Banner-Blindness Web users tend to ignore everything that looks like advertisement and, what is interesting, they’re pretty good at it. Although advertisement is noticed, it is almost always ignored. Since users have constructed web related schemata for different tasks on the Web, when searching for specific information on a website, they focus only on the parts of the page where they would assume the relevant information could be, i.e. small text and hyperlinks. Large colourful or animated banners and other graphics are in this case ignored.
Cliffhanger-Effect (Zeigarnik-Effect) Human beings can’t stand uncertainty. We tend to find answers to unanswered questions we are interested in as soon as possible. Cliffhanger-effects are based upon this fact; movies, articles and plots with Cliffhanger-effect have an abrupt ending, often leaving with a sudden shock revelation or difficult situation. The effect is often used in advertisement: asking the visitors unanswered and provocative questions advertisers often tend to force them to read the ad, click on the banner or follow a link.
Found out by Bluma W. Zeigarnik in 1927, this effect establishes an emotional connection with readers and is extremely effective in terms of marketing. Visitors can better remember what the ad is about and even smallest details are stored more clearly and precisely. In Web writing the Cliffhanger-effect is also used to bound the visitors to a web-site (e.g. “Grab our RSS-Feed to ensure you don’t miss the second part of the article!”).
Gestalt principles of form perception These principles are the fundamental rules of human psychology in terms of human-computer-interaction-design.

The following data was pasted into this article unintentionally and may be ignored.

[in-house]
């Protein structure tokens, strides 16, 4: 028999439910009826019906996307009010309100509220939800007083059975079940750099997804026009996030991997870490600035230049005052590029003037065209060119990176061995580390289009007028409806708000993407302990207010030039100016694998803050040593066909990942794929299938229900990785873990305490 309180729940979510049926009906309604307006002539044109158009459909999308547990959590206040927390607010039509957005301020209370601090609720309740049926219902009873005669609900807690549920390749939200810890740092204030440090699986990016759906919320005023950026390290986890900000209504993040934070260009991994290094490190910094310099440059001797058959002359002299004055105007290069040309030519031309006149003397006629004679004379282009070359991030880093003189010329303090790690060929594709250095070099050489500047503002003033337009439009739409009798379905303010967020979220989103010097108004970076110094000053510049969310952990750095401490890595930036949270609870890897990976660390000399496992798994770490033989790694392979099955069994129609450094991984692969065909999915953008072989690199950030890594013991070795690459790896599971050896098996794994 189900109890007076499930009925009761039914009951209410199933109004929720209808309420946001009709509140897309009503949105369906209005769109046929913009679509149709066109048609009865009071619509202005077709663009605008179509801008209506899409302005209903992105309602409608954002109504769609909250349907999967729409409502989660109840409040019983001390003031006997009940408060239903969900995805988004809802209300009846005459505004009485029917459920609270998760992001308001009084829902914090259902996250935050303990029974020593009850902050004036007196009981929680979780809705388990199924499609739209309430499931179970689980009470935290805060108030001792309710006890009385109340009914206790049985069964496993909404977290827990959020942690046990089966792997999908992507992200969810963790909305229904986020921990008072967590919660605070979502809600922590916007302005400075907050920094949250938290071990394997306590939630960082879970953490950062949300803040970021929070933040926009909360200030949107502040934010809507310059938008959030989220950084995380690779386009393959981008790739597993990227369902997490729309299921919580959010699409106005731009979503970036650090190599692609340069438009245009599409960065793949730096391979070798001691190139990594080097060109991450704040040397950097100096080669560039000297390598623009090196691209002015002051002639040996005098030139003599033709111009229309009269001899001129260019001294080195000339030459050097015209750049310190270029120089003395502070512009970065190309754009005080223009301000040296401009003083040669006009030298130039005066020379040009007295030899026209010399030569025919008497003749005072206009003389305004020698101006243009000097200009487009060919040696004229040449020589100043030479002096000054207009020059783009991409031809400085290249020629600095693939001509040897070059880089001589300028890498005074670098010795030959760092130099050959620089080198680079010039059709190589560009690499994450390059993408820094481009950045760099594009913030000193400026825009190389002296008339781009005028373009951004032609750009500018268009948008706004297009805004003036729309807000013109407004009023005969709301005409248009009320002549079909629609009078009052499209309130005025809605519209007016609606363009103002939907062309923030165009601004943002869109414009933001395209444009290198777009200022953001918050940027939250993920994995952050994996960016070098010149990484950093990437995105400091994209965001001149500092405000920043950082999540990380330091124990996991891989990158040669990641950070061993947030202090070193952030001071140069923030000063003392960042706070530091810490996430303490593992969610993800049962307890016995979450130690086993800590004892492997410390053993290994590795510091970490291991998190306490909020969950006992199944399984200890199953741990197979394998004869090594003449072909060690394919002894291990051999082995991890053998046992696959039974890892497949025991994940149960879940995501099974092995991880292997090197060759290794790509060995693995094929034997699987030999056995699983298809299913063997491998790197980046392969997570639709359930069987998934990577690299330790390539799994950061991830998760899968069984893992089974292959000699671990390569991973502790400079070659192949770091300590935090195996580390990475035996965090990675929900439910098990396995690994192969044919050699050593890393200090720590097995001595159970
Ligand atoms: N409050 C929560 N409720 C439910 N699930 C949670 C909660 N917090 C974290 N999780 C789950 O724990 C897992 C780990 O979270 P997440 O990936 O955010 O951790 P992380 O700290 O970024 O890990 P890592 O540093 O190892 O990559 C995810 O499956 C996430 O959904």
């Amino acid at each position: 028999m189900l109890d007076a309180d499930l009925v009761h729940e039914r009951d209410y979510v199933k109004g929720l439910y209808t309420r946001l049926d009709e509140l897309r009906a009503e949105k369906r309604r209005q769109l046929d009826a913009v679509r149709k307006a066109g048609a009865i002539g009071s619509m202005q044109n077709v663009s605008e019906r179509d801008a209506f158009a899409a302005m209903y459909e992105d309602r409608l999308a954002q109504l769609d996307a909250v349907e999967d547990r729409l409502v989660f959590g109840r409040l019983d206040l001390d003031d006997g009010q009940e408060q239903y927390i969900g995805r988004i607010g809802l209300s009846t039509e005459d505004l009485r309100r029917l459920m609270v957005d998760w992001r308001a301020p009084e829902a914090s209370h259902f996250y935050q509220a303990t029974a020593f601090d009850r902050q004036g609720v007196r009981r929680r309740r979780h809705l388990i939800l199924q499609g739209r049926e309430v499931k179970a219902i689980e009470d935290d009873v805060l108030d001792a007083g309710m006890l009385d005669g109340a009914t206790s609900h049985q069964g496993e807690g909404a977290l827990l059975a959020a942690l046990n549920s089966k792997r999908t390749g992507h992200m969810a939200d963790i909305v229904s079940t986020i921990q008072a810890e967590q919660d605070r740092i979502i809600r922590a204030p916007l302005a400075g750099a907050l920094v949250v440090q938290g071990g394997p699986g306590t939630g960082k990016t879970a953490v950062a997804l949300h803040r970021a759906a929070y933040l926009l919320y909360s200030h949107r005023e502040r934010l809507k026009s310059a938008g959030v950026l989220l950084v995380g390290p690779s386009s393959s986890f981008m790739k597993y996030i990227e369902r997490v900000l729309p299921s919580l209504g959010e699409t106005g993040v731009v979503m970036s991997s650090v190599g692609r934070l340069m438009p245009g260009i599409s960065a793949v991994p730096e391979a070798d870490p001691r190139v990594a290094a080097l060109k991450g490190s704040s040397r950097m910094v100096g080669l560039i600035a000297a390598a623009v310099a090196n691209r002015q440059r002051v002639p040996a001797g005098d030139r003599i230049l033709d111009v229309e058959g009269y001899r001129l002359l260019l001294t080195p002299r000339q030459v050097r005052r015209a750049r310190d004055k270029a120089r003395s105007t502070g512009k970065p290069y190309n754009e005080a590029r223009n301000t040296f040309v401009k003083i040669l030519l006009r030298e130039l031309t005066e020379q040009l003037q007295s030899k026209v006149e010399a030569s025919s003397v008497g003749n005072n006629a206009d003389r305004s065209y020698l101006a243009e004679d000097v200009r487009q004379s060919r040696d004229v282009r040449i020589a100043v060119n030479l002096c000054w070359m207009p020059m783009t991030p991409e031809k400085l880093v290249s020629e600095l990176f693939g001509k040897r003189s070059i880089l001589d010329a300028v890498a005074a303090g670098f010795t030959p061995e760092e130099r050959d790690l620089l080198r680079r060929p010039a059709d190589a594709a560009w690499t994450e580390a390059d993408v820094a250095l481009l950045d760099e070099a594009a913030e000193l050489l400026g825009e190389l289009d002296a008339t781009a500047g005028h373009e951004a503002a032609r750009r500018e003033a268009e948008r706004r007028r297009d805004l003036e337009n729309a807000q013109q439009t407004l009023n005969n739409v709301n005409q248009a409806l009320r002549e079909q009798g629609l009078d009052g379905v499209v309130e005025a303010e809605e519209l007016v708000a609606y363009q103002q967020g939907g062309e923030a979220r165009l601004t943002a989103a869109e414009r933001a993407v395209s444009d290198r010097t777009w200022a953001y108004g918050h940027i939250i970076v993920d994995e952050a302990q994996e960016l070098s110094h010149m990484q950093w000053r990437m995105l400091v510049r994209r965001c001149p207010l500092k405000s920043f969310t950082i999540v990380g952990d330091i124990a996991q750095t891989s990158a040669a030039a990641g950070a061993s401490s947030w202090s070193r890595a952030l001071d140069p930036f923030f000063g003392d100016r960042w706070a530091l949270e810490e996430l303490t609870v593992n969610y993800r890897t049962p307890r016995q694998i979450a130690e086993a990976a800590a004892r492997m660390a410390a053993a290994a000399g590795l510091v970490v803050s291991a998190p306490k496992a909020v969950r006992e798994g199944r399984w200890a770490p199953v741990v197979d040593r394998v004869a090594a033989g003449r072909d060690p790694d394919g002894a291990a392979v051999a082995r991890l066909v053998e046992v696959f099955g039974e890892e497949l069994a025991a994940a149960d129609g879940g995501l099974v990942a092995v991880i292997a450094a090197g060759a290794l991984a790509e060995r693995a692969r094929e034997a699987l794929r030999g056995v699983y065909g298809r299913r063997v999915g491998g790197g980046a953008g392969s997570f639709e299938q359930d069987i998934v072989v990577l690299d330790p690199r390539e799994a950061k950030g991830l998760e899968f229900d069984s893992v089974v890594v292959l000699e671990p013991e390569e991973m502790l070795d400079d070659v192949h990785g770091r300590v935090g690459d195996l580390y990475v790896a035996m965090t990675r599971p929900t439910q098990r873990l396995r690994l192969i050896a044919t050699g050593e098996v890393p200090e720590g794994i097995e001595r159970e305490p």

- The law of proximity posits that when we perceive a collection of objects, we will see objects close to each other as forming a group.
- The law of similarity captures the idea that elements will be grouped perceptually if they are similar to each other.
- The Law of Prägnanz (figure-ground) captures the idea that in perceiving a visual field, some objects take a prominent role (the figures) while others recede into the background (the ground).
- The law of symmetry captures the idea that when we perceive objects we tend to perceive them as symmetrical shapes that form around their centre.
- The law of closure posits that we perceptually close up, or complete, objects that are not, in fact, complete.
The Self-Reference Effect Self-reference effect is particularly important for web writing and can dramatically improve the communication between authors and readers. Things that are connected to our personal concept are remembered better than those which aren’t directly connected to us. For instance, after reading an article users better remember the characters, stories or facts they had personal experience with. In Usability the self-reference effect is usually used in terms of web writing and content presented on a web-site.
Usability Glossary: Terms and Concepts